New paper finds 5 non-hockey-sticks in the Southern Ocean — Published today in Quaternary Science Reviews
New paper finds 5 non-hockey-sticks in the Southern Ocean
A paper published today in Quaternary Science Reviews shows 5 non-hockey-sticks from reconstructions of sea surface temperatures [SSTs] in the Southern Ocean, each of which demonstrates a long-term cooling of the Southern Ocean over the past 8,000 to 10,000 years.
Prior posts on non-hockey-sticks
Second through 6th graph from the top show sea surface temperature reconstructions from the Southern Ocean, each of which show a cooling over the Holocene [past ~11,000 years]. Horizontal axis is years before the present.
A review of the Australian–New Zealand sector of the Southern Ocean over the last 30 ka (Aus-INTIMATE project)
H.C. Bostock et al
http://dx.doi.org/10.1016/j.quascirev.2012.07.018, How to Cite or Link Using DOI
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The Australia/New Zealand region of the Southern Ocean is influenced by several of the major global water masses of the oceans and is the prime entry point for cold deep waters into the Pacific basin. During the last glacial there was increased sea-ice extent around Antarctica (as far north as 55°S), as well as increased iceberg presence inferred from ice-rafted debris. Evidence from microfossil assemblages suggests that sea surface temperatures (SST) were up to 7 °C cooler, consistent with recent estimates of cooling for New Zealand derived from glacier modelling and other terrestrial proxies. The Subtropical Front (STF), Subantarctic Front (SAF) and Polar Front (PF) had migrated north, except where the position of the fronts were controlled bathymetrically. Despite the potential for iron fertilisation by increased dust input into the ocean during the glacial, there is limited evidence for higher total biological productivity in the Pacific sector of the Southern Ocean. The altered oceanic circulation during the glacial also decreased nutrients in the surface waters and affected the outgassing of CO2. This contributed to an increased storage of CO2 in the deep waters and lowering of the carbonate lysocline.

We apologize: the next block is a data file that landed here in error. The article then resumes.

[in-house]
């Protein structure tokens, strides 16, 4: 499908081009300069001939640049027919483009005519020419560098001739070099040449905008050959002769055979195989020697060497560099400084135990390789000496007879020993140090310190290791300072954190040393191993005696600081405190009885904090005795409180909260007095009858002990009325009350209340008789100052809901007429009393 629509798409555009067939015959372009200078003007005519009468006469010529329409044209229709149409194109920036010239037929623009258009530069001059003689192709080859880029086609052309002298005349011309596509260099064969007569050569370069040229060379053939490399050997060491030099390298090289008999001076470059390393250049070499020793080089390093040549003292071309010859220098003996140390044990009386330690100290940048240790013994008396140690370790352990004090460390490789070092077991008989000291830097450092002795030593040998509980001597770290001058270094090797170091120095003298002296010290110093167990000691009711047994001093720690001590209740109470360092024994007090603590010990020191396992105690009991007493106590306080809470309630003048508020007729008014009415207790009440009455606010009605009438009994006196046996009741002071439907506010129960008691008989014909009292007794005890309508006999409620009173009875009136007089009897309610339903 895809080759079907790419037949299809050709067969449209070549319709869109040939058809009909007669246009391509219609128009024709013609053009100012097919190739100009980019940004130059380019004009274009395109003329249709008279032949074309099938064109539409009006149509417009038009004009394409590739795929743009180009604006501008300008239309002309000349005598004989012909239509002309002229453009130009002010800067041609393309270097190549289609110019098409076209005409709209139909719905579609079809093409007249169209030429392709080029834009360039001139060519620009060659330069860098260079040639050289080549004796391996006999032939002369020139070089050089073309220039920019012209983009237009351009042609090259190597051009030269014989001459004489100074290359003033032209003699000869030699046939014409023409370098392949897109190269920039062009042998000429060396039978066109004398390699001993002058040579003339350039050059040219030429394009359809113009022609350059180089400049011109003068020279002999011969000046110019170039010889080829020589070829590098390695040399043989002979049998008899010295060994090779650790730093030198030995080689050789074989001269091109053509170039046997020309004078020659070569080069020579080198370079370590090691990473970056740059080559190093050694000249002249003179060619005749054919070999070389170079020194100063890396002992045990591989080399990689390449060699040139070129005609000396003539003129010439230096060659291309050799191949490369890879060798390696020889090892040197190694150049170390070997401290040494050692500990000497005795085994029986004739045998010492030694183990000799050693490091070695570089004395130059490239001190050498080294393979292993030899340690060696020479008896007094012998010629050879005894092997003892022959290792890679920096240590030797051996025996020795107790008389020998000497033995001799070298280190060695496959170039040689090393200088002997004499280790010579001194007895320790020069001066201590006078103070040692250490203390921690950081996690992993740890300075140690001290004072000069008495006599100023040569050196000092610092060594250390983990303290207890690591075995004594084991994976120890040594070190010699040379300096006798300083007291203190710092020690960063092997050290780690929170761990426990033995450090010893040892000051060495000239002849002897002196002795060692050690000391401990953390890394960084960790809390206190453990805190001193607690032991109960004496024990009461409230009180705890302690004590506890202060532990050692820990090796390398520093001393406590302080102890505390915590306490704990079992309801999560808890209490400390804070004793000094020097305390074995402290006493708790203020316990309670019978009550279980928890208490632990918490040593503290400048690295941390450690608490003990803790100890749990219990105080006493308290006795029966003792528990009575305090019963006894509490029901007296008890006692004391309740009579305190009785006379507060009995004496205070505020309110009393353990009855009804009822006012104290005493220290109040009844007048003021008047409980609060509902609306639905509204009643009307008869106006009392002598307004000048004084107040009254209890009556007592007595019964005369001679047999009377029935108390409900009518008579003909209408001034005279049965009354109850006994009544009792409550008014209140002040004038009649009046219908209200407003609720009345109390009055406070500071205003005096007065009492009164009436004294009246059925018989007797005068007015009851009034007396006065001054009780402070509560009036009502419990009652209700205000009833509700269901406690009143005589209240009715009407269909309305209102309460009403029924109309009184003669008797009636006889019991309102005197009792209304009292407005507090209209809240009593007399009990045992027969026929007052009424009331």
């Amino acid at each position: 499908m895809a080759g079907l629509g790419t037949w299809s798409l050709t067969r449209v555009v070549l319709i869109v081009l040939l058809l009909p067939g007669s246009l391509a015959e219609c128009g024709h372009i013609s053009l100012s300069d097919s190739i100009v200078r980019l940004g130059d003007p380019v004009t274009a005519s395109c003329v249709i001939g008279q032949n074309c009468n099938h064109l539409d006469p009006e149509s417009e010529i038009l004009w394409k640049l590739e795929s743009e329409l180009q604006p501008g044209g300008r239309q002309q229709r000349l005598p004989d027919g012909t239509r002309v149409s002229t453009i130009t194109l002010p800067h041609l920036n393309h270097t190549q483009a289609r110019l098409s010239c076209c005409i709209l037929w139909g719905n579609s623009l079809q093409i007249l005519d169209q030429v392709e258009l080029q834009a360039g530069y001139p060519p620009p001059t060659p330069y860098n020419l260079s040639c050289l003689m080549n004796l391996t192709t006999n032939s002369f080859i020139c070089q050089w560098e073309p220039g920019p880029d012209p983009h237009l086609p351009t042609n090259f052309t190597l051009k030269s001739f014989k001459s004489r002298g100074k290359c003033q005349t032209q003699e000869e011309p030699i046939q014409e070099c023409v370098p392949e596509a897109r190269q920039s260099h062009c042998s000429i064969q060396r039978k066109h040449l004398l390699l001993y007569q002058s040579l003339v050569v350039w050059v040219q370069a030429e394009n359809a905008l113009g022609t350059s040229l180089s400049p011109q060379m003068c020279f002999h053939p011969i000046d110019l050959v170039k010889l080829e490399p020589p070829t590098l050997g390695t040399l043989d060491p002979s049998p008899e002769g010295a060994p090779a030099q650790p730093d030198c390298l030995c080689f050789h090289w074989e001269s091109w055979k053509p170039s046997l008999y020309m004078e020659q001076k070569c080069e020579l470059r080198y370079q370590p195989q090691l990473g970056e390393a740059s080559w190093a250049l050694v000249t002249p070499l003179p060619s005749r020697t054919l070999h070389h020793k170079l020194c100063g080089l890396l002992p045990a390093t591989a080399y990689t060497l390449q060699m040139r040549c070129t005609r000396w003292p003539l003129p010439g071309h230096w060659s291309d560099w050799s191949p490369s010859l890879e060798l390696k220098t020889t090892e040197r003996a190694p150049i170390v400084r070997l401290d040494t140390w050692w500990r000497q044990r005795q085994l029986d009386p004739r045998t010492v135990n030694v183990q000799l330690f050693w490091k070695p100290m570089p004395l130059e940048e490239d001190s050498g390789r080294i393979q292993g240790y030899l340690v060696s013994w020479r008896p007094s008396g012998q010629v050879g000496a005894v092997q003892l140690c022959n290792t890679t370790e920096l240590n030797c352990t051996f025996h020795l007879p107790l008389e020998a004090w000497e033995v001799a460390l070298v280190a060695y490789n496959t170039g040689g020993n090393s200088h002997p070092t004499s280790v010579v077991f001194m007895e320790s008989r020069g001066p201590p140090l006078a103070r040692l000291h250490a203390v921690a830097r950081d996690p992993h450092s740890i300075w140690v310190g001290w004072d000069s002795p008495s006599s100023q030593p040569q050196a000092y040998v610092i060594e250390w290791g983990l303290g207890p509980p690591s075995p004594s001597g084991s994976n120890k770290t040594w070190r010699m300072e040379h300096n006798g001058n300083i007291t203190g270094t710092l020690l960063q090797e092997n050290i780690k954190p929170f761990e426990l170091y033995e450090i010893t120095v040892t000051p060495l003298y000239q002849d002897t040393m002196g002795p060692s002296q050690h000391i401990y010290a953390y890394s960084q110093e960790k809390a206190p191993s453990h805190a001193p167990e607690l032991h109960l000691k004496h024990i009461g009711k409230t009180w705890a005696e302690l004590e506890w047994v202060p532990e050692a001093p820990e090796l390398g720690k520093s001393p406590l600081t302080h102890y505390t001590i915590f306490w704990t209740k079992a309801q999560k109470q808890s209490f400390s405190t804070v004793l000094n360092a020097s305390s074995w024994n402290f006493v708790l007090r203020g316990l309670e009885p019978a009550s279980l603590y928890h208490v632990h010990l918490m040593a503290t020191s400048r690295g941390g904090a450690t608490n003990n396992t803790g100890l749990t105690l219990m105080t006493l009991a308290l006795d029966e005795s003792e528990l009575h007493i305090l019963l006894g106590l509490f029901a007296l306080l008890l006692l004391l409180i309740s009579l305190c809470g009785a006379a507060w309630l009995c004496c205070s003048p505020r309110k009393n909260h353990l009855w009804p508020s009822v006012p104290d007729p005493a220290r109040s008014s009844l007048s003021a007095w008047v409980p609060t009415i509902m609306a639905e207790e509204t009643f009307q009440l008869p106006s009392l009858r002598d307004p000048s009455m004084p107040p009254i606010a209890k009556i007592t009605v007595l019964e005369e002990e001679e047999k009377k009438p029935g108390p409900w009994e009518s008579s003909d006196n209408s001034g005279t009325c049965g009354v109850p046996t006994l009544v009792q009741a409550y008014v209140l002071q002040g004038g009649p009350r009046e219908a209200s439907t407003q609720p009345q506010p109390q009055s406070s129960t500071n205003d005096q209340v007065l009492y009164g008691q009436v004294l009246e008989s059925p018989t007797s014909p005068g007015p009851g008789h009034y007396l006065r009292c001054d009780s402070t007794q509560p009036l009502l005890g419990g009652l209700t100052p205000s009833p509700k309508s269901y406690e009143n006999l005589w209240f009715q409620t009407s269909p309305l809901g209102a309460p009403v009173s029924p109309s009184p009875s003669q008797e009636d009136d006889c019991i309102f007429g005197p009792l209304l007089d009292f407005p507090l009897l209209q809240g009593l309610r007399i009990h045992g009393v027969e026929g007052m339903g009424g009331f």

During the deglaciation, sea-ice retreat and SST increased rapidly at ∼18 ka, roughly synchronous with the reinvigoration of deep water circulation in the Southern Ocean and the release of CO2 stored in the deep waters. The gradient in carbon isotopes (δ13Cbenthic) between Antarctic Intermediate Water (AAIW) and lower Circumpolar Deep Water (LCDW) was greatest at the start of the deglaciation, suggesting that the AAIW ventilation preceded LCDW ventilation, or there was a significant change in air-sea fractionation of δ13C. There was a slight enrichment in δ18Oplanktic, decrease in SSTs and a reduction in intermediate and deep water circulation between ∼14 and 12.5 ka BP during the Antarctic Cold Reversal (ACR), coincident with glacier advances in the New Zealand Southern Alps and other terrestrial records of cooling. Following the ACR, there was a second, more minor, release of deep water CO2, most likely related to reinvigoration of North Atlantic Deep Water (NADW). From 10 ka onwards the modern intermediate and deep water circulation was established.
Air temperatures and SSTs reached a maximum in the early Holocene, with the STF located at its most southerly position, and there was a widespread retreat of Antarctic ice sheets to their modern position. A decline to modern SST and air temperatures in the mid to late Holocene followed. While millennial cycles overprinted on the SST and δ18Oplanktic records, may be the result of subtle changes in the position and strength of the westerly winds during the Holocene.
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